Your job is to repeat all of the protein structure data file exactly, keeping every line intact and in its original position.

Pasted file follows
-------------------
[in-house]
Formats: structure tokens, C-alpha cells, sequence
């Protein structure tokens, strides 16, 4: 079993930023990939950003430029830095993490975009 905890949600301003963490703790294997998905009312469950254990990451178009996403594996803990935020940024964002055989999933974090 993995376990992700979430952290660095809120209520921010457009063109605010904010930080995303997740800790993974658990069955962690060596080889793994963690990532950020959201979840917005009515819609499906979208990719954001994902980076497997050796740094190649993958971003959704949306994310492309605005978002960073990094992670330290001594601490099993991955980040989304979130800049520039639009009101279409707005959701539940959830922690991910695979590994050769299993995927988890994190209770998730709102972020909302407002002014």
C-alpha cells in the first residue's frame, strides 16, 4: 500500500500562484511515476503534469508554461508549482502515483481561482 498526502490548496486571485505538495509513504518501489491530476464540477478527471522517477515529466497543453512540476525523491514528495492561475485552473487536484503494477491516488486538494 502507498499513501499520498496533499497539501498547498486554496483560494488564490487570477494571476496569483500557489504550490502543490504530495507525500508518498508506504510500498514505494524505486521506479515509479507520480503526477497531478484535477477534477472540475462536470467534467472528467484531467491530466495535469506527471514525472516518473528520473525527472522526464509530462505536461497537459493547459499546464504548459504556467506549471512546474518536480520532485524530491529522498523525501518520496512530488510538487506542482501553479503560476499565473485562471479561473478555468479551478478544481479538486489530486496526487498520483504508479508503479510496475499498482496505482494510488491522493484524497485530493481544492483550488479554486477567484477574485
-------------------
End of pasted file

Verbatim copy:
[in-house]
Formats: structure tokens, C-alpha cells, sequence
């Protein structure tokens, strides 16, 4: 079993930023990939950003430029830095993490975009 905890949600301003963490703790294997998905009312469950254990990451178009996403594996803990935020940024964002055989999933974090 993995376990992700979430952290660095809120209520921010457009063109605010904010930080995303997740800790993974658990069955962690060596080889793994963690990532950020959201979840917005009515819609499906979208990719954001994902980076497997050796740094190649993958971003959704949306994310492309605005978002960073990094992670330290001594601490099993991955980040989304979130800049520039639009009101279409707005959701539940959830922690991910695979590994050769299993995927988890994190209770998730709102972020909302407002002014």
C-alpha cells in the first residue's frame, strides 16, 4: 500500500500562484511515476503534469508554461508549482502515483481561482 498526502490548496486571485505538495509513504518501489491530476464540477478527471522517477515529466497543453512540476525523491514528495492561475485552473487536484503494477491516488486538494 502507498499513501499520498496533499497539501498547498486554496483560494488564490487570477494571476496569483500557489504550490502543490504530495507525500508518498508506504510500498514505494524505486521506479515509479507520480503526477497531478484535477477534477472540475462536470467534467472528467484531467491530466495535469506527471514525472516518473528520473525527472522526464509530462505536461497537459493547459499546464504548459504556467506549471512546474518536480520532485524530491529522498523525501518520496512530488510538487506542482501553479503560476499565473485562471479561473478555468479551478478544481479538486489530486496526487498520483504508479508503479510496475499498482496505482494510488491522493484524497485530493481544492483550488479554486477567484477574485